On the sixth day of our 12 Days of Self-Care series, John Phipps shares his own story — one that’s familiar to many of us. For more helpful tips on coping with common stresses of the holiday season and the transition into the new year, check back every day.
Hello, fellow GAD (generalized anxiety disorder) sufferer. I’m John. I’m 37 and I’ve dealt with crippling anxiety my entire life. Straight up: I am not a therapist. I’m not a doctor. I never even finished college. I have no formal training in this sort of thing whatsoever. I’m loud, brash, back-slapping, physically strong, and I may even come as a bit endearingly arrogant (I prefer “boastful”) when you meet me.
But, it’s all a veneer. Smoke and mirrors. A shield to hide my true self. Not my final form, for you JRPG fans out there.
The reality is, I’m just a regular guy who’s lived in almost paralyzing fear his entire life. That’s a difficult thing for me to admit; I was a U.S. Marine who valued strength, who saw multiple combat tours in two different theaters across seven deployments. In 2004 I fought in the battle of Fallujah and saw/did things there I cannot even describe and will never fully reconcile with. But the fear you experience in combat, for me, is nothing compared to fear of the unknown, which is precisely where the core of my anxiety emanates from. To put it bluntly: if you gave me a weapon right now and told me to fight, I wouldn’t hesitate. Live or die, I know there’s only two possible outcomes, and I’m ok with that. I have a defined enemy. But the myriad scenarios conjured by my own anxious mind have left me reduced to tears, where combat has not. My anxiety scares me more than Iraq ever did.
Anxiety, for those who don’t know, is like a Hydra; it has multiple heads, each operating independent of the other. What I mean is: ever have two different anxiety triggers fighting for dominance? Sometimes I’ll be out with a group, and my social anxiety is churning along when someone brings up a deathly ill relative. And that’s when I immediately imagine myself with whatever illness that is, and the two mindsets fight to determine which one scares me the most. Eventually one loses, but as they say in the Marvel Cinematic Universe, “cut off one head, two more take its place”. Of course, different heads will attack during different scenarios. But if you’re like me, it seems every single head rears in unison for holidays involving large groups of people. Like Christmas. Let’s talk about that, shall we?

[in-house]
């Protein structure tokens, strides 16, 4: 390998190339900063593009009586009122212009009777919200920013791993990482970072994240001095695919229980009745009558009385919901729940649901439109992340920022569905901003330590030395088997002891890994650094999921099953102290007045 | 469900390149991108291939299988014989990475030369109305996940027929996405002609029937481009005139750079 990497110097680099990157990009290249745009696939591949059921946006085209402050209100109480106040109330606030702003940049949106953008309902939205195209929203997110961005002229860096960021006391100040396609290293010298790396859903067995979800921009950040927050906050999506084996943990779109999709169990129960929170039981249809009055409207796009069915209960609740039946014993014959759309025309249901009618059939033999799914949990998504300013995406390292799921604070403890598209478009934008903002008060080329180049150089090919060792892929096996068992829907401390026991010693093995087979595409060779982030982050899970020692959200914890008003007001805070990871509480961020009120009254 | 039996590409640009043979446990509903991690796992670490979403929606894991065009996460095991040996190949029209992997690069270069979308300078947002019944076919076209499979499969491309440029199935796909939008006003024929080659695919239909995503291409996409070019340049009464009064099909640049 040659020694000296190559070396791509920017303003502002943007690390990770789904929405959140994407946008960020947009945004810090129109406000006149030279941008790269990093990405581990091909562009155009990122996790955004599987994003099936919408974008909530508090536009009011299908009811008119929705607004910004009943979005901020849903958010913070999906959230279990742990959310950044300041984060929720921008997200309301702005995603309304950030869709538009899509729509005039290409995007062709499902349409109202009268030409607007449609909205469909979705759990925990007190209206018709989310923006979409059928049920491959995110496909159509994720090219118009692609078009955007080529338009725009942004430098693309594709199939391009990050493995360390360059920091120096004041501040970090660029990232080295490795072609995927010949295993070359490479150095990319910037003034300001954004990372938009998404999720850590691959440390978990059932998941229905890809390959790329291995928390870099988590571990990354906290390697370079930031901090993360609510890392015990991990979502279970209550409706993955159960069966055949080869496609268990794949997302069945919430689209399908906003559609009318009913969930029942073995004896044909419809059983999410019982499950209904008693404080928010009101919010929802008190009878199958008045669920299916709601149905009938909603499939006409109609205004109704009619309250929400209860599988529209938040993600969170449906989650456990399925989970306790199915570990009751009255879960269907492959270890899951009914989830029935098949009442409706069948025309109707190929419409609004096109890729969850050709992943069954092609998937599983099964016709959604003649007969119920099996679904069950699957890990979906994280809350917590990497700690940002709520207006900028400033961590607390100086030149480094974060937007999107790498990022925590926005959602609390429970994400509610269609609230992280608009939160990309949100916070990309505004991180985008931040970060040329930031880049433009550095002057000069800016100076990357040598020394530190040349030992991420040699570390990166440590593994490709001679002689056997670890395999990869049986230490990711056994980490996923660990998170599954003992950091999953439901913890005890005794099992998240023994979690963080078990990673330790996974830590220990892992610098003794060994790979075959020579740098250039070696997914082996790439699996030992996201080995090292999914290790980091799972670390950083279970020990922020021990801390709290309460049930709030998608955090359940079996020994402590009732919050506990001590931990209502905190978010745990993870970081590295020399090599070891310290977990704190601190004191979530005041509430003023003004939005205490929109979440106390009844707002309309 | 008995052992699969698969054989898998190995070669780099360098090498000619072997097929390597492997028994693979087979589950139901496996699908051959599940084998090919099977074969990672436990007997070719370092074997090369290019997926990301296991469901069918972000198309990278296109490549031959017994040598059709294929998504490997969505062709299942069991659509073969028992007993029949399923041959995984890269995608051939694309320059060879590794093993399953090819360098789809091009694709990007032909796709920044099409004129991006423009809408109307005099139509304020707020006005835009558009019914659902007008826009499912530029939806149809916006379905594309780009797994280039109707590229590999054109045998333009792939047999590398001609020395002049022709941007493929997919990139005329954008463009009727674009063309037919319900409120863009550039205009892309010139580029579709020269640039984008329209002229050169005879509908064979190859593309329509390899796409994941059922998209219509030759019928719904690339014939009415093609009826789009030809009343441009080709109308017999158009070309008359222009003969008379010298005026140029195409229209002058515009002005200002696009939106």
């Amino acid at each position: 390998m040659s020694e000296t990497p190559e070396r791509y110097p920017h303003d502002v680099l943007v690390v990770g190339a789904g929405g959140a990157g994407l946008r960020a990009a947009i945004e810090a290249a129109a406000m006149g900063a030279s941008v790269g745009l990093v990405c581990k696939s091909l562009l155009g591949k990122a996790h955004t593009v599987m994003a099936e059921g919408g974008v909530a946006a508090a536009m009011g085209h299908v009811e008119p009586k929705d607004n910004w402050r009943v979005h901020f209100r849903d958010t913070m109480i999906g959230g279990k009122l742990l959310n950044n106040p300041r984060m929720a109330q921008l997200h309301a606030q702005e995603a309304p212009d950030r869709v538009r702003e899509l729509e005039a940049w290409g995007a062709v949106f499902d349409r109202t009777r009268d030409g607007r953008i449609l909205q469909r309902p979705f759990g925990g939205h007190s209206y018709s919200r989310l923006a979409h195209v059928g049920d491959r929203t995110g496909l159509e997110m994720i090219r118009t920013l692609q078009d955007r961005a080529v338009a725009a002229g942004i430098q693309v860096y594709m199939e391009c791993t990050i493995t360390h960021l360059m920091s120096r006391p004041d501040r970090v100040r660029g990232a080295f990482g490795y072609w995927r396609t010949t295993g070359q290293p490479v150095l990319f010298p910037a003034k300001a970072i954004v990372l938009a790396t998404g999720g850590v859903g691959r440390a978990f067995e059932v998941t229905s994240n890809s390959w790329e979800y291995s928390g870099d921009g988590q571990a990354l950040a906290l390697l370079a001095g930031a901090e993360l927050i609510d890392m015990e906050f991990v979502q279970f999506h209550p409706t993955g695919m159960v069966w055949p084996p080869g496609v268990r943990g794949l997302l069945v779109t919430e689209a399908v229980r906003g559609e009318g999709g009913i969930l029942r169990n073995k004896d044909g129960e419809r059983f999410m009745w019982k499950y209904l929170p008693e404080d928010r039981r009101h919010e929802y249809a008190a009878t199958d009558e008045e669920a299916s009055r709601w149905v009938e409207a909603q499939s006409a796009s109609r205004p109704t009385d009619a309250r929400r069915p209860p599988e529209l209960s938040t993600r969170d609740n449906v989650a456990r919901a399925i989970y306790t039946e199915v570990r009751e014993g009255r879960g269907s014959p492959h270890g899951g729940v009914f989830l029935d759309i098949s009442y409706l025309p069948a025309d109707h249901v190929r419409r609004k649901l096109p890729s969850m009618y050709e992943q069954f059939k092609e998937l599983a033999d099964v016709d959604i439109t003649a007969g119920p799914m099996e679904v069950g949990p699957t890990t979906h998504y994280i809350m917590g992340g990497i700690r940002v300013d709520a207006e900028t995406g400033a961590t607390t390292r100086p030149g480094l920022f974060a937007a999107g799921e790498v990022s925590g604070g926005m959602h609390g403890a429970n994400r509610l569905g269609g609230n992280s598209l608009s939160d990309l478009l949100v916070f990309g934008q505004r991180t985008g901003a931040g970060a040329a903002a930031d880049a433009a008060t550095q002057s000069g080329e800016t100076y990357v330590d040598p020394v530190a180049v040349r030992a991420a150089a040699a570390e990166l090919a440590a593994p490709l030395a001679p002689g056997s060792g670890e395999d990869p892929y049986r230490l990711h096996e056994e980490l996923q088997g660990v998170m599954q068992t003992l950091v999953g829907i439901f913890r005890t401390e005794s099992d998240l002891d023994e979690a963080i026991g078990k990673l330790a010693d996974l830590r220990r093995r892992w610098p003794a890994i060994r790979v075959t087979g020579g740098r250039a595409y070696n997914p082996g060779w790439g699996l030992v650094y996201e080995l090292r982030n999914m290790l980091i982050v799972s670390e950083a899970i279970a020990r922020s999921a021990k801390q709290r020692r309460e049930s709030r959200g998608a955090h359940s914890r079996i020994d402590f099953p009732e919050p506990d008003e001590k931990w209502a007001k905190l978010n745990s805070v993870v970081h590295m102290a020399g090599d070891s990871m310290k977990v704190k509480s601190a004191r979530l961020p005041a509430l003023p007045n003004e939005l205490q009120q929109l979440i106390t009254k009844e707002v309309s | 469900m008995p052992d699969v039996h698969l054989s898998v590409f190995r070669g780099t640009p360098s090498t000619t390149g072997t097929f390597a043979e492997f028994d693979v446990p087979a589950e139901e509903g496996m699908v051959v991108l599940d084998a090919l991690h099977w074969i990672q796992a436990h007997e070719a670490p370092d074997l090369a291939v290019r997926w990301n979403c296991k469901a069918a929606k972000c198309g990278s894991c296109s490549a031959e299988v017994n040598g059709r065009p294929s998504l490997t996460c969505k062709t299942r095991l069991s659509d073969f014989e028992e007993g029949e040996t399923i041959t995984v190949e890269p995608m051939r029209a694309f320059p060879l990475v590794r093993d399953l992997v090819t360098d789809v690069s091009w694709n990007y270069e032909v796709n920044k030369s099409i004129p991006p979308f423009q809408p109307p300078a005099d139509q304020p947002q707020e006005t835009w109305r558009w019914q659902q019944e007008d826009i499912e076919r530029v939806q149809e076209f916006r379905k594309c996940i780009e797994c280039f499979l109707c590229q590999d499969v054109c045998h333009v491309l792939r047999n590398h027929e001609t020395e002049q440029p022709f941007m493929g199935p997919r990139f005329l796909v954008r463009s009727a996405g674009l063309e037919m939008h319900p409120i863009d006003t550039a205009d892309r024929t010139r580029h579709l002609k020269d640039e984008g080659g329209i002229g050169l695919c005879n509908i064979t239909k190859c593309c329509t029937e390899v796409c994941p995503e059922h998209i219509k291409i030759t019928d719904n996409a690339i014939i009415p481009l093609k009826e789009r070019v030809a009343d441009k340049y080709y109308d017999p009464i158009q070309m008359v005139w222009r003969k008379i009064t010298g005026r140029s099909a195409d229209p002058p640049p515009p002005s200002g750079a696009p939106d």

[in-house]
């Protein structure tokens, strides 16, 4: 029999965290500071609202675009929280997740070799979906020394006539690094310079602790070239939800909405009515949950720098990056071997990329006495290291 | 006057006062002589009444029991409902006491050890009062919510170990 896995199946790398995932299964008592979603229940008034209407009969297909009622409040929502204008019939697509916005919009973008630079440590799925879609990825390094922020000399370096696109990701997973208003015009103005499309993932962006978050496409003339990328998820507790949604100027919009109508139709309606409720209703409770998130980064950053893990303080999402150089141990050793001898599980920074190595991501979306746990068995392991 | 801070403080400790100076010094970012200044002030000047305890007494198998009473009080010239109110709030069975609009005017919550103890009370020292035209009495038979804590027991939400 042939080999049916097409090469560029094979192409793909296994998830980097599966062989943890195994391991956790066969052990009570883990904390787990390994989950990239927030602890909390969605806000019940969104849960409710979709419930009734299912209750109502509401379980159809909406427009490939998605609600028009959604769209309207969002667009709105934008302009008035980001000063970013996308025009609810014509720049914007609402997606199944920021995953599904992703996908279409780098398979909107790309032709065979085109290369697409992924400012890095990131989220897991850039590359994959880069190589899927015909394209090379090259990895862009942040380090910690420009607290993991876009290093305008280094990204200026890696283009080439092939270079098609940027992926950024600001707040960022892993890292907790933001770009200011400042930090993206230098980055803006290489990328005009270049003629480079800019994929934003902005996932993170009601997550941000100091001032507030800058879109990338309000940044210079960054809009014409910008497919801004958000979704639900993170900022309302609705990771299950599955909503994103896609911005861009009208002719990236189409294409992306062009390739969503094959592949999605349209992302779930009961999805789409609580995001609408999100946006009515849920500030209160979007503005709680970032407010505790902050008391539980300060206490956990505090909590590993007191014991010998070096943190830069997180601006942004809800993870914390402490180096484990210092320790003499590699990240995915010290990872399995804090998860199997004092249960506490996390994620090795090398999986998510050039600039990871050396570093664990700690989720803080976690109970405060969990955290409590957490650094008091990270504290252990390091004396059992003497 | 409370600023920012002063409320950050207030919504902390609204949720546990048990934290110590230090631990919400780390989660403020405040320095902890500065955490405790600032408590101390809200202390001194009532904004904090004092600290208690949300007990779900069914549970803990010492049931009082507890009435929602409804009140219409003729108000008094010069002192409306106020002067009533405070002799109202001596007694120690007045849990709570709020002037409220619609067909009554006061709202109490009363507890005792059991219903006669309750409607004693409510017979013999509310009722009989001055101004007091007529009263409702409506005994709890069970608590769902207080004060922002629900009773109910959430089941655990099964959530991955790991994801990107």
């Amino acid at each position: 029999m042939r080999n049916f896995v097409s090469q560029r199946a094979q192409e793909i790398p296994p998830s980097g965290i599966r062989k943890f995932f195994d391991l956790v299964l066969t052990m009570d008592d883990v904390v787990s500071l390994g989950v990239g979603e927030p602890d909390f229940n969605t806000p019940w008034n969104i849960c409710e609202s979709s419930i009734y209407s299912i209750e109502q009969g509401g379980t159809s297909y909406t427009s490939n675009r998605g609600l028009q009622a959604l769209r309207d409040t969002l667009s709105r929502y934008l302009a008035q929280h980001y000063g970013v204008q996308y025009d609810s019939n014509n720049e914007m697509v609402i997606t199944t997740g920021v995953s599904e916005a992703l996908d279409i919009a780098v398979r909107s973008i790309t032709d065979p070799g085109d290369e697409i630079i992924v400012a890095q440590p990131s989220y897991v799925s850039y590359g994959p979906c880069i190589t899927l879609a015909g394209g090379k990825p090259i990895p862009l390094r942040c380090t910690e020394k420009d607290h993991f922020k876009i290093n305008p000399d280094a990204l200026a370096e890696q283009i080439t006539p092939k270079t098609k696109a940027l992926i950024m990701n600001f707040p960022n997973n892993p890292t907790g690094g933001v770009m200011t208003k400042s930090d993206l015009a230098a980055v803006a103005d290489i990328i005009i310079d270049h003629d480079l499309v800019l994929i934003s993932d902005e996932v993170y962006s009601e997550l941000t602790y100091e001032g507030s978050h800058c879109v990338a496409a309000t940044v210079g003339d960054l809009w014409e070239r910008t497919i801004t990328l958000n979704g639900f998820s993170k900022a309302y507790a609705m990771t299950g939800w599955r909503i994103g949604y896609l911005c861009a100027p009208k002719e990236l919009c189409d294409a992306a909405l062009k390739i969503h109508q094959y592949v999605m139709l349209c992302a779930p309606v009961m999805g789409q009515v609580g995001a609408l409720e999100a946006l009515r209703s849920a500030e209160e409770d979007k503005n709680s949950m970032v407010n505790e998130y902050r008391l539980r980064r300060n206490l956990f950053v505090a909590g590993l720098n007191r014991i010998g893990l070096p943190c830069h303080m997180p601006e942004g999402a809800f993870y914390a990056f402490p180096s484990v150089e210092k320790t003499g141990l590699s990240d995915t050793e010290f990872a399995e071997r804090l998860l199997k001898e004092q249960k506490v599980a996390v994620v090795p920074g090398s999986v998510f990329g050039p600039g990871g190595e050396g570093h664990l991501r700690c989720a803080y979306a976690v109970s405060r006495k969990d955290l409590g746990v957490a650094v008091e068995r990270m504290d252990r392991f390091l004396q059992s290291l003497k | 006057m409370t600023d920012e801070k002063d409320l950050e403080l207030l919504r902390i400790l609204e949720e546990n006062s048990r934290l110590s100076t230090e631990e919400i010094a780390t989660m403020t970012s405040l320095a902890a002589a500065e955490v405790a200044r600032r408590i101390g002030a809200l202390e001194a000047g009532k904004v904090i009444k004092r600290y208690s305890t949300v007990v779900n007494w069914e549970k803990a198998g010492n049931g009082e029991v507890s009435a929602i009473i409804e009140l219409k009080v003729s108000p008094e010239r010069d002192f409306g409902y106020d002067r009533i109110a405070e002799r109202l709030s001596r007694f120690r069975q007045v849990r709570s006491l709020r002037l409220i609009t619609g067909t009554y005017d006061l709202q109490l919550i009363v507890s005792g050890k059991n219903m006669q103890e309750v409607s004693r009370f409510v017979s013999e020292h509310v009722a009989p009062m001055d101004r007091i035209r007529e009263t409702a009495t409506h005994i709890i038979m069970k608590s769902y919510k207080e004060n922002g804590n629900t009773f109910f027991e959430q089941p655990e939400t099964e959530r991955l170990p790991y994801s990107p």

I don’t know about you, but I simultaneously enjoy and abhor this time of year. I love spending time with my wife and son, but if the group gets any larger than that I tend to curl into myself and become brusque and anti-social. It doesn’t matter that I really love my wife’s family; that’s just how my brain is wired. It’s especially bad when I’m arriving to a Christmas function late and everyone is already gathered. When I walk in the house, EVERY SINGLE PERSON is focused on me. Greeting me, hugging me, touching me, noticing me. It doesn’t matter that I know they love me and understand my anxiety. At that moment my basest instinct is to rip open a hole and time and space, so I can slip into some pocket dimension where I’m utterly alone.